"The greatest challenge to these programs is not technical, but budget stability — plain and simple," Ditmar continued. "At this critical stage, it is important to ensure that the significant progress already made on the development of the SLS and Orion spacecraft continues, so as to meet important milestones, including the first integrated launch in 2018 and crewed missions beginning in 2021. Fully developing these systems will enable the United States to realize its aspirations for human exploration, planetary missions, international collaboration and scientific discovery."

Eric Stallmer, president of the Commercial Spaceflight Federation, praised the budget proposal. "I commend the Administration for crafting a budget that provides robust funding for NASA and FAA AST," he said, referring to the Federal Aviation Administration's Office of Commercial Space Transportation. "We applaud the proposals that would enable and utilize private space capabilities to help build a sustainable American expansion into the solar system from the edge of space through low-Earth orbit to the moon and beyond. It builds on the strong foundation established by the FY16 Omnibus and Commercial Space Launch Competitiveness Act. We look forward to working with the Congress to fully fund a number of the proposals in this request, while also championing efforts to shore up areas that need additional input and support."

Casey Dreier, The Planetary Society's director of space policy, broke down the proposed budget overall on the society's blog. On planetary science in particular, he said: "Well, we're five for five. This is the fifth year in a row that the White House has proposed cutting NASA's Planetary Science Division. While every other science division at NASA would receive a funding boost in this budget, Planetary Science, the year after flying by Pluto and confirming flowing water on Mars, earns a $110 million cut.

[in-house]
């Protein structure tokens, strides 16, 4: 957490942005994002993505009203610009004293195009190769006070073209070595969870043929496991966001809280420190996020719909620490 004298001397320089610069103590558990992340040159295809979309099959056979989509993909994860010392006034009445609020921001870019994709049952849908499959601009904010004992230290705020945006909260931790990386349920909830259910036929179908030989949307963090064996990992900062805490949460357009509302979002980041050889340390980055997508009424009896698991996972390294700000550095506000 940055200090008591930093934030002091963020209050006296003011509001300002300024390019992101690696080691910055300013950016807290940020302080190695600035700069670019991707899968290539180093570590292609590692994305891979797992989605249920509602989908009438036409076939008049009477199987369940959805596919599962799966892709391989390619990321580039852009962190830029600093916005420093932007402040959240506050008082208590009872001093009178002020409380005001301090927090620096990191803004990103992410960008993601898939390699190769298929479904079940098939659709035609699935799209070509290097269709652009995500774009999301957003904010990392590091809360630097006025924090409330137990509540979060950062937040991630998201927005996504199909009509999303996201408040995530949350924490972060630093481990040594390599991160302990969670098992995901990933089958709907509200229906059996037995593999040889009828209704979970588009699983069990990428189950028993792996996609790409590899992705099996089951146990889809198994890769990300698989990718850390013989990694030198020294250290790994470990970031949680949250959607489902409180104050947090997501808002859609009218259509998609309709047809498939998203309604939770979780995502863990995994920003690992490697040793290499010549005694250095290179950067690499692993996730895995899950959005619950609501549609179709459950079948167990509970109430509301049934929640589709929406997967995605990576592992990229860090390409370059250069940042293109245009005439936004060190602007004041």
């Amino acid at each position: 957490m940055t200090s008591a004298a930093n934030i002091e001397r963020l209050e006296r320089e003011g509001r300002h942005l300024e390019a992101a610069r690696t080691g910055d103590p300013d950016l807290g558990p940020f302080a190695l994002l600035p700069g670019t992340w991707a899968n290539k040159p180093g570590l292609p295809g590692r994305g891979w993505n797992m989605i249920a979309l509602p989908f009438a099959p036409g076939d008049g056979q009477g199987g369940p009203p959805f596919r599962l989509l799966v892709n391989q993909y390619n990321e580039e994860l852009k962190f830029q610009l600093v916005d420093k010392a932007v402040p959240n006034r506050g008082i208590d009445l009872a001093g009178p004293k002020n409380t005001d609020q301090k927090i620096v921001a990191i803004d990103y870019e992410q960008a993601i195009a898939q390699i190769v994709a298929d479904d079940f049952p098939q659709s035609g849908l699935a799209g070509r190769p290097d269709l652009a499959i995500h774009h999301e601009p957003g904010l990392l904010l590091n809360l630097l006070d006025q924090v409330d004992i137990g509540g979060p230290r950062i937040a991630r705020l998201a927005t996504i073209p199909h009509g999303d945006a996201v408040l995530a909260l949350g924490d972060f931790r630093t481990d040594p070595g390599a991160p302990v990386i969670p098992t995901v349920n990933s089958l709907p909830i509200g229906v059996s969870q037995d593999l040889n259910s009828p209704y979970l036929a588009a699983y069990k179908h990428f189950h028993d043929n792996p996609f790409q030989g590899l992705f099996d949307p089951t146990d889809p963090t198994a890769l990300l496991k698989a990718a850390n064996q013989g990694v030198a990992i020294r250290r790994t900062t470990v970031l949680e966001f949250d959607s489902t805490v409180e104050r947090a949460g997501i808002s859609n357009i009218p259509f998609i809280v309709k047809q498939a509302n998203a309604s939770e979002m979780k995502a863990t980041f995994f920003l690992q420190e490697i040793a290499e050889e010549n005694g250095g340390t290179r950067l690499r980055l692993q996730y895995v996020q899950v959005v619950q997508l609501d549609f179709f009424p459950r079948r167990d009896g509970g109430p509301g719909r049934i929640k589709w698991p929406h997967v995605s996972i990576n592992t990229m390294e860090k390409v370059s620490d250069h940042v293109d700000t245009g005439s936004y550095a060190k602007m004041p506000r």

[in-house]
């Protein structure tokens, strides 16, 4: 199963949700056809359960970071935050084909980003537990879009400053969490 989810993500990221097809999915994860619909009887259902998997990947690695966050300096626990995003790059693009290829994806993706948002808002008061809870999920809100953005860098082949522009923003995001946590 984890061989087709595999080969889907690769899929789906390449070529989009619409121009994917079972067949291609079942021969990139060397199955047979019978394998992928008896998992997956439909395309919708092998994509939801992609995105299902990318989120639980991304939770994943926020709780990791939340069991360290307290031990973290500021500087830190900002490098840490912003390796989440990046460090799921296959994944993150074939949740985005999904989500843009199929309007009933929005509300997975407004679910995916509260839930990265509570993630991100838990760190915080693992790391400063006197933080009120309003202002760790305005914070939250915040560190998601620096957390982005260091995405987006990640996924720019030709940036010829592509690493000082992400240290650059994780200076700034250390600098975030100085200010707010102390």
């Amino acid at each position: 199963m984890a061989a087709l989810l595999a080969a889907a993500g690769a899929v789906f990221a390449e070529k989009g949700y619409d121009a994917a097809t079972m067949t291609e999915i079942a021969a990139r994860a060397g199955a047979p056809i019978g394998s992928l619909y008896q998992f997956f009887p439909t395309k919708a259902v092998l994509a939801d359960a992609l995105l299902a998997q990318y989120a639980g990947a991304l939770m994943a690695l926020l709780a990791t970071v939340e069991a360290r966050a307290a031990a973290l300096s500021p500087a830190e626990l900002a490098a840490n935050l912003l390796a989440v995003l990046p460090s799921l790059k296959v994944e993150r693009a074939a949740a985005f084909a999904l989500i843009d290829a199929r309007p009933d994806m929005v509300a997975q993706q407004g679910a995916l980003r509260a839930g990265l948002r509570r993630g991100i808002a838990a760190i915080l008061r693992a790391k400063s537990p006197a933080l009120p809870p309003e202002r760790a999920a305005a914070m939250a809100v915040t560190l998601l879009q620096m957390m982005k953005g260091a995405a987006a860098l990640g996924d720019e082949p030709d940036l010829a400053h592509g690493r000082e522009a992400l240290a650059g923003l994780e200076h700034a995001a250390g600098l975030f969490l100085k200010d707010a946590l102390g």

"Now, credit where credit is due," he continued. "The request is for $1.52 billion, which, compared to previous requests, is a marked improvement and very much a step in the right direction. We've been advocating for at least $1.5 billion for this program for years now, and it is satisfying to see this number reflected back in the president's budget.

"But the fact of the matter is that this program has been underfunded for years and needs to rebuild," Dreier continued. "Congress stepped up and provided $1.631 billion last year, and that number needs to continue to improve in order to position NASA for a spectacular decade of planetary exploration in the 2020s. As expected, most of the cut appears to impact the Europa mission (which would get about $50 million in 2017, down from $175 million in 2016). The administration is sticking with its intent to launch in the late 2020s. The request tones down some of the optimistic planning for the Europa flyby mission set forth in last year's budget. NASA runs the numbers to assume an Atlas V launch, not SLS, though SLS is very much under consideration.

"In more positive news, all existing missions are funded through 2017," Dreier said. "That means [the Mars rover] Opportunity can keep on roving, and the Lunar Reconnaissance Orbiter can keep collecting data through the year. No arbitrary zeroing out of mission budgets here."

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Sarah Lewin
Associate Editor

Sarah Lewin started writing for in June of 2015 as a Staff Writer and became Associate Editor in 2019 . Her work has been featured by Scientific American, IEEE Spectrum, Quanta Magazine, Wired, The Scientist, Science Friday and WGBH's Inside NOVA. Sarah has an MA from NYU's Science, Health and Environmental Reporting Program and an AB in mathematics from Brown University. When not writing, reading or thinking about space, Sarah enjoys musical theatre and mathematical papercraft. She is currently Assistant News Editor at Scientific American. You can follow her on Twitter @SarahExplains.